2. The removal of building materials.  While this is a less desirable approach, removal of the food that is aiding the mold growth (if the water problem cannot be solved) will slow or prevent further mold growth even if the cause of the moisture problem is not addressed.

EPA Mold Course

The Environmental Protection Agency has developed an online tutorial course as an overview to mold prevention and remediation. This course is meant to cover basic information for property owners and contractors and should not be used in lieu of a state-approved certification course. The course is based on the EPA’s guide “Mold Remediation in Schools and Commercial Buildings”. People who may find this information of value include public and environmental health professionals including, but not limited to, building managers, custodians, remediators, and contractors.

To take the basic knowledge quiz on mold, continue to the Pre-test.

This is the first of a series of mold publications circulated by the Environmental Protection Agency. More information and resources on mold can be found at the main website for the U.S. Environmental Protection Agency. All images are used for presentation and educational purposes and can be located in the EPA’s Image Library.

Suggested Study Schedule: We suggest reviewing one lesson a day. At the end of each chapter, take the knowledge test to be sure you are understanding the material. If you do not score with an 80% accuracy, you should review the material and retest.

Asthma and Allergic Diseases

Asthma and Allergic Diseases

  • American Academy of Allergy, Asthma & Immunology (AAAAI)
    (800) 822-2762

    Physician referral directory, information on allergies and asthma
  • Asthma and Allergy Foundation of American (AAFA)
    (800) 7-ASTHMA (800-727-8462)
    Information on allergies and asthma
  • American Lung Association (ALA)
    (800) LUNG-USA (800-586-4872)
    Information on allergies and asthma
  • Asthma and Allergy Network/Mothers of Asthmatics, Inc. (AAN*MA)
    (800) 878-4403 or (703-641-9595)
    Information on allergies and asthma
  • National Institute of Allergy and Infectious Diseases (NIAID)
    (301) 496-5717

    Information on allergies and asthma
  • National Jewish Medical and Research Center
    (800) 222-LUNG (800-222-5864)

    Information on allergies and asthma

Information found at Environmental Protection Agency.

Antimicrobial Information Hotline

Antimicrobial Information Hotline
(703) 308-0127/(703) 308-6467(FAX)
Monday-Friday 8:00 AM – 5:00 PM EST

The Antimicrobials Information Hotline provides answers to questions concerning current antimicrobial issues (disinfectants, fungicides, others) regulated by the pesticide law, rules and regulations. These cover interpretation laws, rules, and regulations, and registration and re-registration of antimicrobial chemicals and products. The Hotline also provide information health & safety issues on registered antimicrobial products, product label and the proper and safe use of these antimicrobial products.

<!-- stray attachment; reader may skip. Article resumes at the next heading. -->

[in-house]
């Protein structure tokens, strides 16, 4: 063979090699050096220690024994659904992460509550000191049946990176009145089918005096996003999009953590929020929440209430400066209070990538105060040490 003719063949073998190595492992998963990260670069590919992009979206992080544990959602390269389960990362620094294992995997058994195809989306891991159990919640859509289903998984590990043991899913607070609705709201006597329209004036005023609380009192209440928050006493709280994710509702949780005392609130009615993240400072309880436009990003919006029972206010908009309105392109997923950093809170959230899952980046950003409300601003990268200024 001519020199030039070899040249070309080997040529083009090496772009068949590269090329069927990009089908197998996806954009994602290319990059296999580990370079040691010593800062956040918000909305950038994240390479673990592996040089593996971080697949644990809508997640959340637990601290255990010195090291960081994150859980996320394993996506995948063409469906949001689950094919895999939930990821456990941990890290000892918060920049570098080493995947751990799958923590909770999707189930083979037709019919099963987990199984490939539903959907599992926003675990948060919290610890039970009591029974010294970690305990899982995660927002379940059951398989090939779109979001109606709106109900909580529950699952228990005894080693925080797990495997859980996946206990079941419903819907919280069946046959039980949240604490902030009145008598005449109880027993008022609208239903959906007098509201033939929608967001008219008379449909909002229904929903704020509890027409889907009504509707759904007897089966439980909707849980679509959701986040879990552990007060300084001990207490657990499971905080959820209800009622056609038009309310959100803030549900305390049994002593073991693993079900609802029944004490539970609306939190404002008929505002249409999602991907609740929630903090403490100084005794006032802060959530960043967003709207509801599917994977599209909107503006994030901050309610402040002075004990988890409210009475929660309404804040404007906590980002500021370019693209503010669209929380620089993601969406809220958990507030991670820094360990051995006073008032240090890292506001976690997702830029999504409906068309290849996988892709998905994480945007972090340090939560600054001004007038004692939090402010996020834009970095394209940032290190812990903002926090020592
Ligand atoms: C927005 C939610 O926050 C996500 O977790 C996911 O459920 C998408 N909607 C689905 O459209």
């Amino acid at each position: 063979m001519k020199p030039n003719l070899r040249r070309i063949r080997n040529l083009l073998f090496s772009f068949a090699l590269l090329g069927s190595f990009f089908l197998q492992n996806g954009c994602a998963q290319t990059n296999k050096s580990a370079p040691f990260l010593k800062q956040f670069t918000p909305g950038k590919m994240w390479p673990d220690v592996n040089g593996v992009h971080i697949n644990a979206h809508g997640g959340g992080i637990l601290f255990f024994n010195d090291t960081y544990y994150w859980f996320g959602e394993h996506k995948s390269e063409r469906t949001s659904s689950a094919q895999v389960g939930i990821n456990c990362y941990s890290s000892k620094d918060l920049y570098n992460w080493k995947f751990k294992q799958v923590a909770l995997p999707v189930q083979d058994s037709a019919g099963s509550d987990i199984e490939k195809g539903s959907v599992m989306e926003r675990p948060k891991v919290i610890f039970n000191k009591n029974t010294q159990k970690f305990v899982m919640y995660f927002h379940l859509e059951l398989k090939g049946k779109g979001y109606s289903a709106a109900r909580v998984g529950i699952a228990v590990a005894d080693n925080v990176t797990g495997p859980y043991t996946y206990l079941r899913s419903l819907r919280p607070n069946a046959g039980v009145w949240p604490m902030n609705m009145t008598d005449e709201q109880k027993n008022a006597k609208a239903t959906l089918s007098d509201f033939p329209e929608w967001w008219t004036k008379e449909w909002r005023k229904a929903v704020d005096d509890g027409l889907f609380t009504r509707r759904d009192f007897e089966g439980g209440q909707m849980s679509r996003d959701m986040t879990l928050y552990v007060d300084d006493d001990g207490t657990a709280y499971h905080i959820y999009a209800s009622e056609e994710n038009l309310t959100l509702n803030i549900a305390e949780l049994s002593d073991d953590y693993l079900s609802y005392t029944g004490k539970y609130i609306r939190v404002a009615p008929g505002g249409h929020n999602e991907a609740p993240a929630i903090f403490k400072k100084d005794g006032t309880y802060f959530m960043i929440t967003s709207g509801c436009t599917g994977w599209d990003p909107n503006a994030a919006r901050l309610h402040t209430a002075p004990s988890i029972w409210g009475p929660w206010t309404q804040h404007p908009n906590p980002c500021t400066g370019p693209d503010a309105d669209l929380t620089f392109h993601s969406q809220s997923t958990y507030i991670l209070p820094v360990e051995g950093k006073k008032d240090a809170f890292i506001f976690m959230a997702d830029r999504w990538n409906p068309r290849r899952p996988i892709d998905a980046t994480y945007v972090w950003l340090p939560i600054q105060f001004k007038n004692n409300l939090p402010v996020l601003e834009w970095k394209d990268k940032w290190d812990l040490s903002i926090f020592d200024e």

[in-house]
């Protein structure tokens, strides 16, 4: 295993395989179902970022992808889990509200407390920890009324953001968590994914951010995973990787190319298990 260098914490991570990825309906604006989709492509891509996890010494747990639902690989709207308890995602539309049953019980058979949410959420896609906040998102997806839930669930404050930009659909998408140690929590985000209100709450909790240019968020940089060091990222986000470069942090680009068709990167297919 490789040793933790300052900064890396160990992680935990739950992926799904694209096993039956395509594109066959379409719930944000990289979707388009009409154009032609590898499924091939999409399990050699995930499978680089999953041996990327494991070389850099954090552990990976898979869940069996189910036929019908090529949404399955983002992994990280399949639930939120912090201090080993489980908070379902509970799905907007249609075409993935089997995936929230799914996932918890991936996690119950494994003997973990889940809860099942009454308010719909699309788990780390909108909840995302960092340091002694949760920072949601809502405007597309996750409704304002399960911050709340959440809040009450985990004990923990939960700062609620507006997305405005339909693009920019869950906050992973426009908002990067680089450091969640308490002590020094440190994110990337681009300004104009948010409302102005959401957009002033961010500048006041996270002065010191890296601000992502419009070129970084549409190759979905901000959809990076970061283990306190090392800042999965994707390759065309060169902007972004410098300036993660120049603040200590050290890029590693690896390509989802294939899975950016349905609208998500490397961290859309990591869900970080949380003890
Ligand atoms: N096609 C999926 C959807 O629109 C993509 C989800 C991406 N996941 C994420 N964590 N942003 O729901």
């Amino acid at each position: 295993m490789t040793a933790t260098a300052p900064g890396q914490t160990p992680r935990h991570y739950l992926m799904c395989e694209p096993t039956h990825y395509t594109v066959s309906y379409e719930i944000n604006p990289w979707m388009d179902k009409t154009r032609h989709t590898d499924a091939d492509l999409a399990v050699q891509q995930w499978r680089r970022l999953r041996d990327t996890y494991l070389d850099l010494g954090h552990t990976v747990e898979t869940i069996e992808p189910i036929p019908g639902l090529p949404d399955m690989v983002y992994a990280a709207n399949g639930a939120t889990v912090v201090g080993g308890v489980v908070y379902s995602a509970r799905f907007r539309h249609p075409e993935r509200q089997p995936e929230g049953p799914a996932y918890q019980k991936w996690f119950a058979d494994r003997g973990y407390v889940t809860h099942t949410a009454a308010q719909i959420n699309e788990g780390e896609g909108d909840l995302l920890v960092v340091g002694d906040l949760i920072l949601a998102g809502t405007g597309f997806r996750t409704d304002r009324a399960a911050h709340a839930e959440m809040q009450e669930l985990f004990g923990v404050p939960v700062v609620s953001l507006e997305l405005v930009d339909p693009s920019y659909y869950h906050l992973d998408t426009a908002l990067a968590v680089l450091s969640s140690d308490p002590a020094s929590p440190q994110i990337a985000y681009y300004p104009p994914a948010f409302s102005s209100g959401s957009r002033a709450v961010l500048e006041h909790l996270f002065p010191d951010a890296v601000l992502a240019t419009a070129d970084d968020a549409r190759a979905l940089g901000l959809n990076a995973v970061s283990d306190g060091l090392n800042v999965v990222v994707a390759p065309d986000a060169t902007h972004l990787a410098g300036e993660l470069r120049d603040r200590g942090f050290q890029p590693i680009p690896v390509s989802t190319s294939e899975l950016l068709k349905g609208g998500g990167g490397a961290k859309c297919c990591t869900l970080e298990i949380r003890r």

Information found at Environmental Protection Agency.

Beware Organic Debris (Mulch) Around Home

“Depending on the areas where surveys are conducted, sterile mycelia and the fungi of the genera Cladosporium, Penicillium, Alternaria, Epicoccum, Aspergillus, Pullularia, and Drechslera are most commonly encountered. Studies have also shown that poorly maintained landscaping, high shade levels, and large amounts of organic debris near the home (including ivy, compost, and bark chips) are highly correlated with the accumulation of indoor molds. Also, the development of mold in room-air humidifiers, cold-mist vaporizers, and air-conditioning systems has received much recent attention.”
Quoted from

Fungal Toxins

Fungal toxins, or mycotoxins, are biomolucules produced by fungi which can be toxic to animals and humans. Many fungal toxins interfere with RNA synthesis and can damage DNA. Aspergillus Flavus and Aspergillus parasiticus are strong carcinogens. Trichothecenes produced by Stachybotrys chartarium and Asperigullus versicolor were present in most samples of tested material and dust from buildings with current or past water damage. Of fifteen samples, nine of these came from buildings without visible damage or mould.

Aspergillus mold culture.



(Photo available through Environmental Health Perspectives)


More Information available at World Health Organization.

Enforcing Codes and Regulations in your Building or Rental

If you are unsure about mold issues in your building or home and your landlord refuses to take responsibility towards remediating the problem, you do have options.  Contact your local board of health or housing authority. Health codes fall under state and local, not federal jurisdiction. Contact your state or county health department in order to read up on local codes and regulation in order to know your legal rights.

More information available at Center for Disease Control.

Mold Remediation–Key Steps

Mold Remediation – Key Steps

  • Consult health professional as appropriate throughout process
  • Select remediation manager
  • Assess size of mold problem and note type of mold-damaged materials
  • Communicate with building occupants throughout process as appropriate to situation
  • Identify source or cause of water or moisture problem
  • Plan remediation, adapt guidelines to fit situation, see Table 1 & Table 2
  • Select personal protective equipment (PPE)
  • Select containment equipment
  • Select remediation personnel or team
  • Choose between outside expertise or in-house expertise
  • Remediate
  • Fix water or moisture problem
  • Clean and dry moldy materials See Table 2
  • Discard moldy items that can’t be cleaned
  • Dry non-moldy items within 48 hours See Table 1
  • Check for return of moisture and mold problem
  • If hidden mold is discovered, reevaluate plan

Information found at Environmental Protection Agency.

Fungal Allergens